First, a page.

Pfizer and BioNTech announced Thursday that they are testing a third dose of their COVID-19 vaccination to help better boost immune response as concern about variants of the virus grow worldwide.
Pfizer's CEO, Albert Bourla, said in an interview with NBC News that they believe a third dose of the vaccine will boost immune response and help protect against variants such as the ones first discovered in South Africa and the United Kingdom.
"We believe that the third dose will raise the antibody response 10- to 20- fold," Bourla told NBC's Lester Holt.
While Pfizer and BioNTech surmise that their vaccine regimen, which consists of two doses, will protect against those variants, these studies will afford them the ability to be better prepared for the future.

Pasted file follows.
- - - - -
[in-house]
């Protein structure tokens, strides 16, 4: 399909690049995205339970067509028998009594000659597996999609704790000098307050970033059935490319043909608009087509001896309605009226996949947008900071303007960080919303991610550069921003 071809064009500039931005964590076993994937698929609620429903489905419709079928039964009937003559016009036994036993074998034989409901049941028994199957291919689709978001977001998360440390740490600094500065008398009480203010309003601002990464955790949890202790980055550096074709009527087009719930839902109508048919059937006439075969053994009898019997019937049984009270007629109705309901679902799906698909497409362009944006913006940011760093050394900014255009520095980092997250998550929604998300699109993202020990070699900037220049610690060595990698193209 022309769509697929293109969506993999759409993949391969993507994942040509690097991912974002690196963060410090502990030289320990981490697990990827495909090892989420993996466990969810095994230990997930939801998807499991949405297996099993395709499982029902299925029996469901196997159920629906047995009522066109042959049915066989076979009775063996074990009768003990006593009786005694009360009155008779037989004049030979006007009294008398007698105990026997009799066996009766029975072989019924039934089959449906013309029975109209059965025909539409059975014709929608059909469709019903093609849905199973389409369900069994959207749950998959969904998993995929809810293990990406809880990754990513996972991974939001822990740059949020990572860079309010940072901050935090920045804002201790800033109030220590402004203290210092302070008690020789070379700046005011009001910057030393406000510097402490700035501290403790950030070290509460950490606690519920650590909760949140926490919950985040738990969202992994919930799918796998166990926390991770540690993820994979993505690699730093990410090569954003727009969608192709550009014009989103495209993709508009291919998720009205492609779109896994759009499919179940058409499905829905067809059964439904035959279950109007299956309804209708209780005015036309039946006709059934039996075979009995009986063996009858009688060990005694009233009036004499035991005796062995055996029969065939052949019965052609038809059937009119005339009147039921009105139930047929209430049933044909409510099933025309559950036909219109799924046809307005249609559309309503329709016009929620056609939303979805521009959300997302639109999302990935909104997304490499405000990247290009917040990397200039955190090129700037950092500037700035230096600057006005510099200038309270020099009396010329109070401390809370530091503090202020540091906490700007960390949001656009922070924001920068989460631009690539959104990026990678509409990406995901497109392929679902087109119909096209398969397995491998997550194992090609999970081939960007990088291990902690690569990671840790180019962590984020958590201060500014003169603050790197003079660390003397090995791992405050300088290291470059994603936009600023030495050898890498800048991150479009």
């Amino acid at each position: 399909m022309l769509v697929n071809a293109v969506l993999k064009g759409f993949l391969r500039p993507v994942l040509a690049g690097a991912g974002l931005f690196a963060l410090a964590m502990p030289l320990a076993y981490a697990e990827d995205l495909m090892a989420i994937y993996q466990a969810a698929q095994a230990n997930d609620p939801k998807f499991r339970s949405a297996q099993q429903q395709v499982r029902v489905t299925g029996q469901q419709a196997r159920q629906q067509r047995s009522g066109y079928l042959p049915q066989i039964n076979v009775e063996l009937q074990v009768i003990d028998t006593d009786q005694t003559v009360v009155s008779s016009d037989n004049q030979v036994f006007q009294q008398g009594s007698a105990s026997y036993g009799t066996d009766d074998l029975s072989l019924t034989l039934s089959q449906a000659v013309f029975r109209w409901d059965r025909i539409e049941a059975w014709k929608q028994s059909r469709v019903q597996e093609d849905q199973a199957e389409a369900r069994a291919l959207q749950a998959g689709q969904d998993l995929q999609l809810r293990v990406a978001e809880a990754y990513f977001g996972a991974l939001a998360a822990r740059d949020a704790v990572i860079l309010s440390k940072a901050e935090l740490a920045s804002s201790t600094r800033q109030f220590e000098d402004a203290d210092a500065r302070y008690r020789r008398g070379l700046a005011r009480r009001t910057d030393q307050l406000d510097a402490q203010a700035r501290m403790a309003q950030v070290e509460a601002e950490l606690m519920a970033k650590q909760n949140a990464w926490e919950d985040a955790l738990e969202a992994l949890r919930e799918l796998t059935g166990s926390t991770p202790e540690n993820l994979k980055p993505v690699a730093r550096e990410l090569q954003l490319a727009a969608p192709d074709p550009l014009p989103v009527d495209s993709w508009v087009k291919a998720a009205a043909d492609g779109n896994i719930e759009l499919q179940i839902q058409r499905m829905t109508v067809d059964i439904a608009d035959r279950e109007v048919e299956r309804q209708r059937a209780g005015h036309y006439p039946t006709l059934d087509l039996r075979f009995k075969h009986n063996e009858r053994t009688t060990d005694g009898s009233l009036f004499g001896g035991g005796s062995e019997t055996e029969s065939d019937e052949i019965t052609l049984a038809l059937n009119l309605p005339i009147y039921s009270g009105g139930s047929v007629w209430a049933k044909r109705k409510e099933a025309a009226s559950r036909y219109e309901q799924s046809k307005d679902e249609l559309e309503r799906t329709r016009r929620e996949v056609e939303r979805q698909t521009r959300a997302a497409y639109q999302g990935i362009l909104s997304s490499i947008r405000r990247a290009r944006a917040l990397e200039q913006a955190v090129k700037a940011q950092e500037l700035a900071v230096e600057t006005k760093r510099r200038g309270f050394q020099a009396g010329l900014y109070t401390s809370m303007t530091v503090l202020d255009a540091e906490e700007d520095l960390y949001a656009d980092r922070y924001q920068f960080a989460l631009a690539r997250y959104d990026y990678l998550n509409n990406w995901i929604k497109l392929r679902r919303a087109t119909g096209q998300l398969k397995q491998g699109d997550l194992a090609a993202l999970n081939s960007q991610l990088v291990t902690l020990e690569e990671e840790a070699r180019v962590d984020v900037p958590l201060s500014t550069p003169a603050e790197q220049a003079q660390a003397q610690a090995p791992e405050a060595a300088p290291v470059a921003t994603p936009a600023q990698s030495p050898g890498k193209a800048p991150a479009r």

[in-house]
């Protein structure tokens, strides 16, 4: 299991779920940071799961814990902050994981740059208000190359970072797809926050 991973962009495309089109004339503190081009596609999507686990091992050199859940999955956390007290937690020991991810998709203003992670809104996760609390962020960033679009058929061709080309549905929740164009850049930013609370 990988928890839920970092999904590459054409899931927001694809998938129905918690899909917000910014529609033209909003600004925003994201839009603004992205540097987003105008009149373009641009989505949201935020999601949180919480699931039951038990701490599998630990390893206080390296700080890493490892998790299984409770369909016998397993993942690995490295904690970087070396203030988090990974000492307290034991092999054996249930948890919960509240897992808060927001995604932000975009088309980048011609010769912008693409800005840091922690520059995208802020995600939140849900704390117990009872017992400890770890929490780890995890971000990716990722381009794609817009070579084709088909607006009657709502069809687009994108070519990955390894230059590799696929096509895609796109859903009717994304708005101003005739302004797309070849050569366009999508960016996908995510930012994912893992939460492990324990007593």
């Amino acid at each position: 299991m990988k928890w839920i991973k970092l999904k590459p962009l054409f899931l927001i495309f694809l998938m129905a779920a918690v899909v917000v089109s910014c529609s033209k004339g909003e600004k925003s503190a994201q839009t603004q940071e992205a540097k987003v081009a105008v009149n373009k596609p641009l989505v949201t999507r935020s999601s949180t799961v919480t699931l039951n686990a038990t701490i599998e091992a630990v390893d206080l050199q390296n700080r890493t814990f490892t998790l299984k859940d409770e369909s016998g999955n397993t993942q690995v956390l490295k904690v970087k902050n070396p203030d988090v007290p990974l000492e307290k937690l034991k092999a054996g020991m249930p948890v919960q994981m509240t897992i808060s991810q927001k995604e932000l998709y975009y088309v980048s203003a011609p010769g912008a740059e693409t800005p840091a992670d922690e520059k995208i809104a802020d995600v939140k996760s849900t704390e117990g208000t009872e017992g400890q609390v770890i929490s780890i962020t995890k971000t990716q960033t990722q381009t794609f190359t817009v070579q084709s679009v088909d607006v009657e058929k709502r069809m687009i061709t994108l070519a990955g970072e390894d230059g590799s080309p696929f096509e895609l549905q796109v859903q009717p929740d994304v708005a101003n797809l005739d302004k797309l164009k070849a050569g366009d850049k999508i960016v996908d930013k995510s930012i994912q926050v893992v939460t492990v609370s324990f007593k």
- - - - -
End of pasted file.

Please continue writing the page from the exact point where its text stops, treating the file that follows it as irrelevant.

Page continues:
"The rate of mutations in the current virus is higher than expected," Mikael Dolsten, Pfizer's Chief Scientific Officer said. "It’s a reasonable probability that we would end up with regular boosts. And for potent vaccines, it may be that you need to do a strain change every few years, but not necessarily every year."
This is similar to how doctors suggest people get the flu shot annually.
"Every year, you need to go to get your flu vaccine," Bourla said. "It's going to be the same with COVID. In a year, you will have to go and get your annual shot for Covid to be protected."
While evidence suggests the Pfizer-BioNTech vaccine is effective against existing variants, Dolsten said, they "want to be prepared for all options and be data-driven — led by science."
Moderna is also testing an experimental third booster against the variant first discovered in South Africa, they announced Wednesday.
The Food and Drug Administration issued guidance Monday moving away from lengthy clinical trials for vaccines that have been altered to help correct for variants.